The Stream/Ditch-Order Continuum
Ditches of Death
A Dam
A Warning About the Aswan High Dam
The Dam Is Built
What About the Nubian People?
An Explosion of Rats
The Aswan High Dam and Global Climate
Can We Control the Effects of That Which We Introduce Into the Environment?
Adding Something to the Environment
Subtracting Something from the Environment
How We Think Determines Our Actions
        Nuclear Waste at Home
        Nuclear Waste Abroad
        Shifting Our Thinking
How One Introduction Leads to Another
Weapons
Domestication of Animals

CHAPTER 9: DEALING WITH SCALES OF DIVERSITY
Diversity Within the Context of Time and Space Across a Landscape
Large-Scale Diversity on Public Lands
Small-Scale Diversity on Private Lands
        Example 1
        Example 2
        Example 3
        Example 4
                 Domestic Cats
                 Holly
Diversity Within the Context of Time And Space of a Community
Diversity in the Long View of Time--Relatively Speaking
Diversity in the Medium View of Time
Diversity in the Short View of Time
Existing Human Talents, Skills, and Experience
Talent
Skill
Experience

CHAPTER 10: DIVERSITY IS THE WEALTH OF SUSTAINABLE COMMUNITY
Wealth Versus Money
Mythology, Diversity, And Lifestyle
If We Are Serious About Wanting A Quality Lifestyle
Honest Intentions and Honest Decisions
Losing Diversity to Diversity
Thou Shalt Not Steal Diversity
Diversity--Going, Going, Gone
Inadvertent Loss of Diversity
The Corporate Revolution in Agriculture
Loss of Crop Diversity to Economics
Protecting Diversity Through Land-Use Planning
The Effect of Modifying Habitat
Constraints,The Building Blocks of Protecting Diversity
Cumulative Effects, Thresholds, Lag Periods, and the Continuum
Open Space
Communal Open Space
Water
Quiet
Surrounding Landscape
        Agricultural Cropland
        Forestland
        Riparian Areas and Floodplains
Transportation
Population
Conclusions

ENDNOTES

REFERENCES
(Return to Top of Page)

Endorsements:

"Our world is filled with unseen wonders—the most phenomenal of which is the often hidden beauty of the diversity that surrounds us. Apart from the beauty diversity brings to our lives, it is also absolutely necessary to the sustainability of life itself.

"The importance of diversity is overlooked in the social realm, yet decisions made in that realm affect all of society for generations. Planners tend to ignore ecological diversity because they don't understand it. Ecological Diversity in Sustainable Development: The Vital and Forgotten Dimension makes that clear. The author tackles this difficult problem: how are we to maintain sustainable diversity in the Earth's ecosystems and our cultural systems? He provides examples of how natural and cultural diversity have been reduced by altering the linkages between climate, soil, water, air, forests, animals, and people. The book is divided into three parts. Part one examines diversity as it is found in nature, part two considers how culture affects diversity through its evolution, and part three explores the diversity of Nature as seen through culture in an attempt to guide culture toward social/environmental sustainability.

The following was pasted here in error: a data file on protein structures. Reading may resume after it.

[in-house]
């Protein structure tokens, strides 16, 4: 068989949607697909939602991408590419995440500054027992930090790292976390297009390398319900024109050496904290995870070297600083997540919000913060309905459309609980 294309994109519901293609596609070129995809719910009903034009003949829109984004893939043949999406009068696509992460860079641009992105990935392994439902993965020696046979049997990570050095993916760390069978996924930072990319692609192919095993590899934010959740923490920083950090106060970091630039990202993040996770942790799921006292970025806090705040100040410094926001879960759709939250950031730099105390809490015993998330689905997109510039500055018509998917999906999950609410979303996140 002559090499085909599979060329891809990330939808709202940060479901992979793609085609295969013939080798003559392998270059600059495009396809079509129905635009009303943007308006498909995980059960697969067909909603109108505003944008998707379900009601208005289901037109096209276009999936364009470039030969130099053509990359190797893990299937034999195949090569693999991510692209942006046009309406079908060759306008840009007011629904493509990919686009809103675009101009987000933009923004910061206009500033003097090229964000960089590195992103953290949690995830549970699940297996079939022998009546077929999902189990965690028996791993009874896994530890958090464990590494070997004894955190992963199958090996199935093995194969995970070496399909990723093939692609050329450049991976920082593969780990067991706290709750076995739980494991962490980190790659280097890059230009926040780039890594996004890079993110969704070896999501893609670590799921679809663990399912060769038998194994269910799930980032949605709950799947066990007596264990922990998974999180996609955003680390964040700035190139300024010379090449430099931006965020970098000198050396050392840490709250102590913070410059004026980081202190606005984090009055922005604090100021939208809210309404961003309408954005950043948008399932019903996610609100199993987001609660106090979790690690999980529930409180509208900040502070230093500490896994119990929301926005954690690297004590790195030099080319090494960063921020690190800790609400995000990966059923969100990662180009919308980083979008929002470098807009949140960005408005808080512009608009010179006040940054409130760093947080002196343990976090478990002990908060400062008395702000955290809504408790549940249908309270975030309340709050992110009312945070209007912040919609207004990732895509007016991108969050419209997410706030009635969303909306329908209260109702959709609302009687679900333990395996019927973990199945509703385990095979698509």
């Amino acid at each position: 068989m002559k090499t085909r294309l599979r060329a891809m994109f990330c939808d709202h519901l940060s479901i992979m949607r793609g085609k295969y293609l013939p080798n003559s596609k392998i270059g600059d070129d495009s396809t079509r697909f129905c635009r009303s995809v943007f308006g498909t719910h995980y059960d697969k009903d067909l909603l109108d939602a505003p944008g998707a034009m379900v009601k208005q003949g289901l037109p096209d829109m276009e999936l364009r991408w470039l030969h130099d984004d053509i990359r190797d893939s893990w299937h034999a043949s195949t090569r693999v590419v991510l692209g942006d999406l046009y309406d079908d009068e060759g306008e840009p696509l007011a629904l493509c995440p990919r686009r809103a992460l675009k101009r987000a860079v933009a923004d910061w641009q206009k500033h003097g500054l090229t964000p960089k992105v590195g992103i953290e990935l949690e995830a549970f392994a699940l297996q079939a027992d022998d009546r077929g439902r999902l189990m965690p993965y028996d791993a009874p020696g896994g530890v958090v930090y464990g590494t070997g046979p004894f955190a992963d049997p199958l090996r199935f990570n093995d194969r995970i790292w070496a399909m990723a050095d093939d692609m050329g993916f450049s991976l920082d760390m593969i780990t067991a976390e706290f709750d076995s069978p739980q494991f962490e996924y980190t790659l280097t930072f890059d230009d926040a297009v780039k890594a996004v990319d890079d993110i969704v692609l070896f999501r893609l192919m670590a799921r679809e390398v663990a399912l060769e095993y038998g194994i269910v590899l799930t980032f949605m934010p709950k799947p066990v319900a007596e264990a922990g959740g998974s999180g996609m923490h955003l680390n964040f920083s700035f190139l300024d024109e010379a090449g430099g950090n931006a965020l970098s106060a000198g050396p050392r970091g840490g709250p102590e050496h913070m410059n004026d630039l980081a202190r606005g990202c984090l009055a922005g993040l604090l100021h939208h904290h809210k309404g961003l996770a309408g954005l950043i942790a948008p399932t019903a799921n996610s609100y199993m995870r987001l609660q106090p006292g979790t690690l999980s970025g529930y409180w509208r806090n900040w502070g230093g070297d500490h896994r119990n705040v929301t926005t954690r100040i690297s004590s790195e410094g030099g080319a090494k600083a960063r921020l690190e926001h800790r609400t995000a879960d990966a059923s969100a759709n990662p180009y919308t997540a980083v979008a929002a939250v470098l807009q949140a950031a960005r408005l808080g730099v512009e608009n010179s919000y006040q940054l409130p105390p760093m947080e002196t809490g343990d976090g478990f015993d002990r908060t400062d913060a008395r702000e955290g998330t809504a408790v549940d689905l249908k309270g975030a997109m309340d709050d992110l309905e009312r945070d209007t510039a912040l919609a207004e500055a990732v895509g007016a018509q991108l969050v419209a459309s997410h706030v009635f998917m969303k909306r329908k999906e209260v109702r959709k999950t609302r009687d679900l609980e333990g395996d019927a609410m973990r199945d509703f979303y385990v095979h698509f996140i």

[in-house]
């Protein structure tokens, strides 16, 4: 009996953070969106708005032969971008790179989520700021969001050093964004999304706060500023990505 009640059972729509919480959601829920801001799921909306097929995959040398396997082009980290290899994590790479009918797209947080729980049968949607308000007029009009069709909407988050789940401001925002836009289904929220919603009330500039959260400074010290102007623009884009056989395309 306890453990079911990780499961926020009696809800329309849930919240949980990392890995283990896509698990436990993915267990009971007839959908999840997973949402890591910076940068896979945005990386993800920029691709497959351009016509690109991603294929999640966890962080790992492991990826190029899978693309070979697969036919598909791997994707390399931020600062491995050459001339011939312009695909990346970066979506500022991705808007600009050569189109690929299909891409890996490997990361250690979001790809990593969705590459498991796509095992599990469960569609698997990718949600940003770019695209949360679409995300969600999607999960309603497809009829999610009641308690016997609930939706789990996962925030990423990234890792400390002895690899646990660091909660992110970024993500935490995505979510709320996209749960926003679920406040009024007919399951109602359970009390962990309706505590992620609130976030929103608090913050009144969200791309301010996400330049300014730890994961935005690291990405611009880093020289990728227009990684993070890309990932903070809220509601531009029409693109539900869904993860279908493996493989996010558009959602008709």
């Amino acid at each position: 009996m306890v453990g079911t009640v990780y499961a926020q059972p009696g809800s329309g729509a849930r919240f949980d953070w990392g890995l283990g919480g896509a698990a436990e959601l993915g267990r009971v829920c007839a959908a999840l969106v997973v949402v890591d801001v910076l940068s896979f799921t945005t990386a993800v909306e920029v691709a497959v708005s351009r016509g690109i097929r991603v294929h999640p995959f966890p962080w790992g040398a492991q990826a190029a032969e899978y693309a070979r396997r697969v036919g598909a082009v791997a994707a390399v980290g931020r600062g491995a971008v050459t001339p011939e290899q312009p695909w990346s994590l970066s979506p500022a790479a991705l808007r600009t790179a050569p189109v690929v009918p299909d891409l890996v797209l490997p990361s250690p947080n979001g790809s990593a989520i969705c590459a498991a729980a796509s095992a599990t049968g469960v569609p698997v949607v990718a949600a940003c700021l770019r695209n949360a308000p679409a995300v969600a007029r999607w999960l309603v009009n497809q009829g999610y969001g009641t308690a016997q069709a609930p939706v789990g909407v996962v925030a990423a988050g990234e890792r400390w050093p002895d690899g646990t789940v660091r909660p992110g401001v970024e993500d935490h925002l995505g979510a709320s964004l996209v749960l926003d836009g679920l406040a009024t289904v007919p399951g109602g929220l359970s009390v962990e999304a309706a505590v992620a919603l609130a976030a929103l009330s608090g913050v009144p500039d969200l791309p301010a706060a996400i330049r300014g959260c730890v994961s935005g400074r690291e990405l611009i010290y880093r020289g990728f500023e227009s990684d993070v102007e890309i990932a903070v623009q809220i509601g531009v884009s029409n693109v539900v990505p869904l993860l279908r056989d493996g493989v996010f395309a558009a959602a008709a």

"Anyone who is interested in the quality of life on Earth will want this book. Maser writes in easy-to-read lucid prose, providing a holistic overview of environmental issues that 21st century decision makers must address in shaping our destiny."—Publisher's Description.

"Chris Maser addresses a contemporary global problem that few have dared to tackle: How are we to maintain sustainable diversity in the Earth's ecosystems and our cultural systems? He explores the effect of human decision-making practices on the interdependent relationships between humans and their natural environment. Numerous case examples are used to illustrate how natural and cultural diversity have been reduced by altering the linkages among climate, soil, water, air, forests, animals, and people. Maser has provided a holistic overview of environmental issues that 21st century decision makers must address in shaping our destiny. Written in a easy to read lucid prose, this volume will be of interest to planners, decision makers, and anyone who cares about the quality of life on Earth."—Rob Bonnichsen, Director of the Center for the Study of First Americans, Oregon State University, Corvallis. Mt. Jeff

"I emerge, after every encounter with Chris Maser, enlightened, sober with realization and responsibilities, yet hopeful for and ready to meet the future. Reading Ecological Diversity in Sustainable Development is nearly as profound as seeing Chris in person. In this, his latest work, Maser, an environmental mediator and author of more than 250 works, has given us a useful guide to understanding ecology, to accepting and mitigating the harm we have caused to the planet, and to creating the future of our dearest visions. Willamette Valley

"Ecological Diversity in Sustainable Development is an odyssey that takes us from the cocoa plantations of Costa Rica to the Columbia River in Oregon, traces the natural history of our planet, and introduces us through delightful anecdotes to native peoples—from the Tlingit and Shoshone of North America to the Yanomami of Brazil and the Nubians of Egypt. We learn the importance of driftwood, of fertile soil and rat and tree branches and fungi and fish and insects. Maser focuses on such issues as global warming, pesticide use, forest clear-cutting, genetic engineering—gently nudging us, compelling us like a well-intentioned and honest friend, to take a frank look at the consequences of our practices: